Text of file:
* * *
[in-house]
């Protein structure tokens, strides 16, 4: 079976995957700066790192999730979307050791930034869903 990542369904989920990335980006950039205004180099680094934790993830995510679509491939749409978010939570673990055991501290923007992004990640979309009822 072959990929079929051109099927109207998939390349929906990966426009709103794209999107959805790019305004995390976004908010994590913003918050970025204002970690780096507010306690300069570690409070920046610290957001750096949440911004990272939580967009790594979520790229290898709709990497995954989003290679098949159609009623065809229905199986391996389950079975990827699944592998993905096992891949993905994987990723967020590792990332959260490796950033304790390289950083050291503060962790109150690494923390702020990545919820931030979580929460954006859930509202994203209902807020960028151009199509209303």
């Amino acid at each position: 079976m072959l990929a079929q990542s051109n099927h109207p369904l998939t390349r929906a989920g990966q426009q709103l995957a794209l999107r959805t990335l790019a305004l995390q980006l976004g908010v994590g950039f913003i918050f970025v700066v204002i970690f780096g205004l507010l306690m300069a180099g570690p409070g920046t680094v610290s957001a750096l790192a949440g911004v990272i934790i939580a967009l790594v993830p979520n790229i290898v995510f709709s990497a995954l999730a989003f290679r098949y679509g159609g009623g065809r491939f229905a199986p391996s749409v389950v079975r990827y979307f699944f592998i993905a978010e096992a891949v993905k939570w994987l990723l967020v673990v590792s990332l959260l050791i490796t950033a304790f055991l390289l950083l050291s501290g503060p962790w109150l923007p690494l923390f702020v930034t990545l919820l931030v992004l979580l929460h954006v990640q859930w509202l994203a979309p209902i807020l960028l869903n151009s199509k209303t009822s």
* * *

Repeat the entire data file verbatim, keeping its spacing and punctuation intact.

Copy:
[in-house]
């Protein structure tokens, strides 16, 4: 079976995957700066790192999730979307050791930034869903 990542369904989920990335980006950039205004180099680094934790993830995510679509491939749409978010939570673990055991501290923007992004990640979309009822 072959990929079929051109099927109207998939390349929906990966426009709103794209999107959805790019305004995390976004908010994590913003918050970025204002970690780096507010306690300069570690409070920046610290957001750096949440911004990272939580967009790594979520790229290898709709990497995954989003290679098949159609009623065809229905199986391996389950079975990827699944592998993905096992891949993905994987990723967020590792990332959260490796950033304790390289950083050291503060962790109150690494923390702020990545919820931030979580929460954006859930509202994203209902807020960028151009199509209303």
């Amino acid at each position: 079976m072959l990929a079929q990542s051109n099927h109207p369904l998939t390349r929906a989920g990966q426009q709103l995957a794209l999107r959805t990335l790019a305004l995390q980006l976004g908010v994590g950039f913003i918050f970025v700066v204002i970690f780096g205004l507010l306690m300069a180099g570690p409070g920046t680094v610290s957001a750096l790192a949440g911004v990272i934790i939580a967009l790594v993830p979520n790229i290898v995510f709709s990497a995954l999730a989003f290679r098949y679509g159609g009623g065809r491939f229905a199986p391996s749409v389950v079975r990827y979307f699944f592998i993905a978010e096992a891949v993905k939570w994987l990723l967020v673990v590792s990332l959260l050791i490796t950033a304790f055991l390289l950083l050291s501290g503060p962790w109150l923007p690494l923390f702020v930034t990545l919820l931030v992004l979580l929460h954006v990640q859930w509202l994203a979309p209902i807020l960028l869903n151009s199509k209303t009822s």